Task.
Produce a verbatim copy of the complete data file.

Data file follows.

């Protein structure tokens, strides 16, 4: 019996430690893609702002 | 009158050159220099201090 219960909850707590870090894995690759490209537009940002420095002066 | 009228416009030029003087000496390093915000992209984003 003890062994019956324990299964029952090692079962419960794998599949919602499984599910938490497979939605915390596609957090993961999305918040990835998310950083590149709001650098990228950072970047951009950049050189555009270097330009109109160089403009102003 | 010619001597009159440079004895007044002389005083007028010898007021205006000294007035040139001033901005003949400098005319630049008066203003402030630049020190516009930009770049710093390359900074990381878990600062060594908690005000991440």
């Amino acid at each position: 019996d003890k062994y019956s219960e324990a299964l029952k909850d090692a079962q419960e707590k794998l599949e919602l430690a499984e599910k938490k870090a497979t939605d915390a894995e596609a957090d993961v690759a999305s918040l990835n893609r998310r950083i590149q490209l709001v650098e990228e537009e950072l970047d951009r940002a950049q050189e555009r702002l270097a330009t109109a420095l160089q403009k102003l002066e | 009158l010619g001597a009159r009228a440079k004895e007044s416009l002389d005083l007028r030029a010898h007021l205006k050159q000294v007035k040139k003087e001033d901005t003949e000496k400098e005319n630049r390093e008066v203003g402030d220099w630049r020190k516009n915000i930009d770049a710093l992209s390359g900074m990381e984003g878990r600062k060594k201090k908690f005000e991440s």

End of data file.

């Protein structure tokens, strides 16, 4: 019996430690893609702002 | 009158050159220099201090 219960909850707590870090894995690759490209537009940002420095002066 | 009228416009030029003087000496390093915000992209984003 003890062994019956324990299964029952090692079962419960794998599949919602499984599910938490497979939605915390596609957090993961999305918040990835998310950083590149709001650098990228950072970047951009950049050189555009270097330009109109160089403009102003 | 010619001597009159440079004895007044002389005083007028010898007021205006000294007035040139001033901005003949400098005319630049008066203003402030630049020190516009930009770049710093390359900074990381878990600062060594908690005000991440």
């Amino acid at each position: 019996d003890k062994y019956s219960e324990a299964l029952k909850d090692a079962q419960e707590k794998l599949e919602l430690a499984e599910k938490k870090a497979t939605d915390a894995e596609a957090d993961v690759a999305s918040l990835n893609r998310r950083i590149q490209l709001v650098e990228e537009e950072l970047d951009r940002a950049q050189e555009r702002l270097a330009t109109a420095l160089q403009k102003l002066e | 009158l010619g001597a009159r009228a440079k004895e007044s416009l002389d005083l007028r030029a010898h007021l205006k050159q000294v007035k040139k003087e001033d901005t003949e000496k400098e005319n630049r390093e008066v203003g402030d220099w630049r020190k516009n915000i930009d770049a710093l992209s390359g900074m990381e984003g878990r600062k060594k201090k908690f005000e991440s």